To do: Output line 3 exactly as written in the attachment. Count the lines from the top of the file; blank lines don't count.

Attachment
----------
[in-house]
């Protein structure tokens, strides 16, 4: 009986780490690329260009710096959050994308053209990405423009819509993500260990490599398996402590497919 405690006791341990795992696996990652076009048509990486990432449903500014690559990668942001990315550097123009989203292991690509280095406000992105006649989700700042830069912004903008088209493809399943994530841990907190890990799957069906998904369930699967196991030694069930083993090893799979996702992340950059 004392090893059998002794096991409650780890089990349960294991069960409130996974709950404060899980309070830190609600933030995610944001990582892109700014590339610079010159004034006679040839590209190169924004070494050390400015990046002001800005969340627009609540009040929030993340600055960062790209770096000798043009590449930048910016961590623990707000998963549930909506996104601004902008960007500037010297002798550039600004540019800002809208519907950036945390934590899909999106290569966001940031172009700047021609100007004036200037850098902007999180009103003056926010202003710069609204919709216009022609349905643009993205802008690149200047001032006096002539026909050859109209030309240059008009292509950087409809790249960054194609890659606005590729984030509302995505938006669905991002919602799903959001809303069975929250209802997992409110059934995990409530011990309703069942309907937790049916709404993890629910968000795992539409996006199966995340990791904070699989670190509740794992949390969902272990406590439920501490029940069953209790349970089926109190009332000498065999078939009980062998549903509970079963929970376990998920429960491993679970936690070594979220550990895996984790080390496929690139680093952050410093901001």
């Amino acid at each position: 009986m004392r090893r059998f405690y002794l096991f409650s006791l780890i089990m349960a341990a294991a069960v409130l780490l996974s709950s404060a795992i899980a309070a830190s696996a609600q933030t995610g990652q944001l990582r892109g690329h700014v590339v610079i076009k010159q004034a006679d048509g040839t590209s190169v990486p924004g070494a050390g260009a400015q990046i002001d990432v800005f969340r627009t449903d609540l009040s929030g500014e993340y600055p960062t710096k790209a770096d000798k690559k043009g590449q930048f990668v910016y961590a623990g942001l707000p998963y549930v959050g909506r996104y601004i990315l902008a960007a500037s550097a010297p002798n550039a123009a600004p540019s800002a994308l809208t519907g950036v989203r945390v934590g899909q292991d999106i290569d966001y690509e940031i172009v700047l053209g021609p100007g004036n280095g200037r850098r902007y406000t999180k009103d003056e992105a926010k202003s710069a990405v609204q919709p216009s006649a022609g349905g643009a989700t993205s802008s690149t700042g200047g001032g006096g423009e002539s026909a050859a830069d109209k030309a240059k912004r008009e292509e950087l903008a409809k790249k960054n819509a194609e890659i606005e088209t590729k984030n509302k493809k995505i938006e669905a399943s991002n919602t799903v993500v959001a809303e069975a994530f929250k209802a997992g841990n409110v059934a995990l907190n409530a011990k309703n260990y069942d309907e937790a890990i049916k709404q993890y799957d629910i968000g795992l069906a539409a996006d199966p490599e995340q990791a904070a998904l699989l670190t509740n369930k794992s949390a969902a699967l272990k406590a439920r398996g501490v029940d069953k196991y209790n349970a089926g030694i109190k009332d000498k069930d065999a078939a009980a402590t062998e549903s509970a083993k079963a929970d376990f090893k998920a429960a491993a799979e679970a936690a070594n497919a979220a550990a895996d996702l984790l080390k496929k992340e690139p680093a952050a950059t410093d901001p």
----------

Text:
């Amino acid at each position: 009986m004392r090893r059998f405690y002794l096991f409650s006791l780890i089990m349960a341990a294991a069960v409130l780490l996974s709950s404060a795992i899980a309070a830190s696996a609600q933030t995610g990652q944001l990582r892109g690329h700014v590339v610079i076009k010159q004034a006679d048509g040839t590209s190169v990486p924004g070494a050390g260009a400015q990046i002001d990432v800005f969340r627009t449903d609540l009040s929030g500014e993340y600055p960062t710096k790209a770096d000798k690559k043009g590449q930048f990668v910016y961590a623990g942001l707000p998963y549930v959050g909506r996104y601004i990315l902008a960007a500037s550097a010297p002798n550039a123009a600004p540019s800002a994308l809208t519907g950036v989203r945390v934590g899909q292991d999106i290569d966001y690509e940031i172009v700047l053209g021609p100007g004036n280095g200037r850098r902007y406000t999180k009103d003056e992105a926010k202003s710069a990405v609204q919709p216009s006649a022609g349905g643009a989700t993205s802008s690149t700042g200047g001032g006096g423009e002539s026909a050859a830069d109209k030309a240059k912004r008009e292509e950087l903008a409809k790249k960054n819509a194609e890659i606005e088209t590729k984030n509302k493809k995505i938006e669905a399943s991002n919602t799903v993500v959001a809303e069975a994530f929250k209802a997992g841990n409110v059934a995990l907190n409530a011990k309703n260990y069942d309907e937790a890990i049916k709404q993890y799957d629910i968000g795992l069906a539409a996006d199966p490599e995340q990791a904070a998904l699989l670190t509740n369930k794992s949390a969902a699967l272990k406590a439920r398996g501490v029940d069953k196991y209790n349970a089926g030694i109190k009332d000498k069930d065999a078939a009980a402590t062998e549903s509970a083993k079963a929970d376990f090893k998920a429960a491993a799979e679970a936690a070594n497919a979220a550990a895996d996702l984790l080390k496929k992340e690139p680093a952050a950059t410093d901001p």